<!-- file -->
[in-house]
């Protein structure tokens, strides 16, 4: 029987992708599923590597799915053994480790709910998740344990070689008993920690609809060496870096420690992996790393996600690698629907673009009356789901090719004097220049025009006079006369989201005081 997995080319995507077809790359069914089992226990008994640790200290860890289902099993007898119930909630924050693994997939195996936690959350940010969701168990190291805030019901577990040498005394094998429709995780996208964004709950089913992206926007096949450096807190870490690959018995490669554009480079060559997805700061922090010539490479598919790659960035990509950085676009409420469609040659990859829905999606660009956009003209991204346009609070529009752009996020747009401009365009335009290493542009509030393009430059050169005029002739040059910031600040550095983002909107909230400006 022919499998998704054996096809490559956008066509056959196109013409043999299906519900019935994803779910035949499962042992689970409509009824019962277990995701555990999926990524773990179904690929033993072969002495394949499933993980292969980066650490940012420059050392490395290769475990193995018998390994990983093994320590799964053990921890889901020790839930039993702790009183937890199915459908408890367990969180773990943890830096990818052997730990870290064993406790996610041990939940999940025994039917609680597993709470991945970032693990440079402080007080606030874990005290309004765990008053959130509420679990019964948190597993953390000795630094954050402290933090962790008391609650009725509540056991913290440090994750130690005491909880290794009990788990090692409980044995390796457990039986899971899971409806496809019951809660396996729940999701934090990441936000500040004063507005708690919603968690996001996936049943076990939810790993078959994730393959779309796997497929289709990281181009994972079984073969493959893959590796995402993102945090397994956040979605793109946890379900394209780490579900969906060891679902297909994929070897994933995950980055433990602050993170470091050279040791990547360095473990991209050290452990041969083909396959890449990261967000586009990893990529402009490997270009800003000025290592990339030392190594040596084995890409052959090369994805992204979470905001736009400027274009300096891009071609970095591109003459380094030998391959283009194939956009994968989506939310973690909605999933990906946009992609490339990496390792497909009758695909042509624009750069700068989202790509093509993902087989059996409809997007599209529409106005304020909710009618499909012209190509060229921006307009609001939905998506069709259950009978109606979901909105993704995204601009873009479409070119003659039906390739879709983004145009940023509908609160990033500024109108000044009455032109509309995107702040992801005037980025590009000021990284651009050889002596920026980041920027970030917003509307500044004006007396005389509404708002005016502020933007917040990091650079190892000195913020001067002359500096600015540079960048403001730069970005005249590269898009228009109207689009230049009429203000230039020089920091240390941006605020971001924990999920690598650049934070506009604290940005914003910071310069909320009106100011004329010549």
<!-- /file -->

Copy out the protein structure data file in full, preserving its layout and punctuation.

[in-house]
């Protein structure tokens, strides 16, 4: 029987992708599923590597799915053994480790709910998740344990070689008993920690609809060496870096420690992996790393996600690698629907673009009356789901090719004097220049025009006079006369989201005081 997995080319995507077809790359069914089992226990008994640790200290860890289902099993007898119930909630924050693994997939195996936690959350940010969701168990190291805030019901577990040498005394094998429709995780996208964004709950089913992206926007096949450096807190870490690959018995490669554009480079060559997805700061922090010539490479598919790659960035990509950085676009409420469609040659990859829905999606660009956009003209991204346009609070529009752009996020747009401009365009335009290493542009509030393009430059050169005029002739040059910031600040550095983002909107909230400006 022919499998998704054996096809490559956008066509056959196109013409043999299906519900019935994803779910035949499962042992689970409509009824019962277990995701555990999926990524773990179904690929033993072969002495394949499933993980292969980066650490940012420059050392490395290769475990193995018998390994990983093994320590799964053990921890889901020790839930039993702790009183937890199915459908408890367990969180773990943890830096990818052997730990870290064993406790996610041990939940999940025994039917609680597993709470991945970032693990440079402080007080606030874990005290309004765990008053959130509420679990019964948190597993953390000795630094954050402290933090962790008391609650009725509540056991913290440090994750130690005491909880290794009990788990090692409980044995390796457990039986899971899971409806496809019951809660396996729940999701934090990441936000500040004063507005708690919603968690996001996936049943076990939810790993078959994730393959779309796997497929289709990281181009994972079984073969493959893959590796995402993102945090397994956040979605793109946890379900394209780490579900969906060891679902297909994929070897994933995950980055433990602050993170470091050279040791990547360095473990991209050290452990041969083909396959890449990261967000586009990893990529402009490997270009800003000025290592990339030392190594040596084995890409052959090369994805992204979470905001736009400027274009300096891009071609970095591109003459380094030998391959283009194939956009994968989506939310973690909605999933990906946009992609490339990496390792497909009758695909042509624009750069700068989202790509093509993902087989059996409809997007599209529409106005304020909710009618499909012209190509060229921006307009609001939905998506069709259950009978109606979901909105993704995204601009873009479409070119003659039906390739879709983004145009940023509908609160990033500024109108000044009455032109509309995107702040992801005037980025590009000021990284651009050889002596920026980041920027970030917003509307500044004006007396005389509404708002005016502020933007917040990091650079190892000195913020001067002359500096600015540079960048403001730069970005005249590269898009228009109207689009230049009429203000230039020089920091240390941006605020971001924990999920690598650049934070506009604290940005914003910071310069909320009106100011004329010549």